Hepatitis C Virus Helicase Inhibitors and Methods of Use Thereof

Track Code: 

The invention consists of new DAA compounds that act against the HCV replicon and inhibit HCV helicase activity without inhibiting normal cellular helicases.


The hepatitis C virus (HCV) infects about 170 million people worldwide causing profound morbidity and mortality. HCV needs a functional helicase to replicate in cells. While helicases have been widely studied as possible drug targets, progress has been slow compared to other viral enzymes because the most potent compounds are non-specific, i.e. they also inhibit normal healthy cellular processes.

HCV is typically treated with various combinations of the nucleoside analog ribavirin combined with one of several recombinant human alpha interferons. Though such treatments are effective, therapy is poorly tolerated, expensive, and not equally effective against all HCV genotypes.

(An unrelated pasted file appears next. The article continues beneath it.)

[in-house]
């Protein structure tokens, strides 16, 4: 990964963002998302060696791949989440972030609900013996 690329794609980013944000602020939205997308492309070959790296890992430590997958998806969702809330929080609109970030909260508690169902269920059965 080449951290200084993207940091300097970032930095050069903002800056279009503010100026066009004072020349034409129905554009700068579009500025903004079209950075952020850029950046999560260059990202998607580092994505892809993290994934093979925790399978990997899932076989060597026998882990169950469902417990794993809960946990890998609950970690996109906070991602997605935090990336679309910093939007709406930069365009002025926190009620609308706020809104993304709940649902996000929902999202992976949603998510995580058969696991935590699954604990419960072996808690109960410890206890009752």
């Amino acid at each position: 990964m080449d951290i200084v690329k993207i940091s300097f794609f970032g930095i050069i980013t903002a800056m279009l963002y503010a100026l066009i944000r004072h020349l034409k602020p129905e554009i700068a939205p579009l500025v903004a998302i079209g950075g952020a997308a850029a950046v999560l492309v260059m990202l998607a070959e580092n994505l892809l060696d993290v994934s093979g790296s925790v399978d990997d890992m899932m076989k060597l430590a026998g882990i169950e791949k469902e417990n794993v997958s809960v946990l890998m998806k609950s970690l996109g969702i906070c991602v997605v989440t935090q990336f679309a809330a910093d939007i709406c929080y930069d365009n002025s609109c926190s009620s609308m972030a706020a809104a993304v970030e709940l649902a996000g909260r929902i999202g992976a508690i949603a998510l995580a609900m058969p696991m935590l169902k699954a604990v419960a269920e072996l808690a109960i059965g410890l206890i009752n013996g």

"Direct acting antivirals" (DAAs) typically are small molecules that inhibit viral enzymes. DAAs are considered better HCV treatments because, unlike interferon and ribavirin, DAAs directly attack proteins that HCV synthesizes in human cells.

Two HCV protease inhibitors, telaprevir and boceprevir, were recently approved for use in HCV patients, but neither alone eradicates HCV infection because HCV rapidly evolves to become resistant to them.

Protease inhibitors need to be administered with interferon and ribavirin, and as a consequence many patients still poorly tolerate the new therapies.

Therefore, new DAAs for HCV are needed that might be used with telaprevir, boceprevir or similar drugs to replace interferon and ribavirin in HCV therapy.


-Specific HCV helicase inhibitors

-Directly attack HCV enzymes

-Capable of inhibiting HCV NS3 protease activity

Licensing Associate: 
Matthew Koenig, JD · mekoenig@ku.edu · 785-864-1774
Frank Schoenen
Brian Blagg
Jeffrey Aube
Kelin Li
Kevin Frankowski
David Frick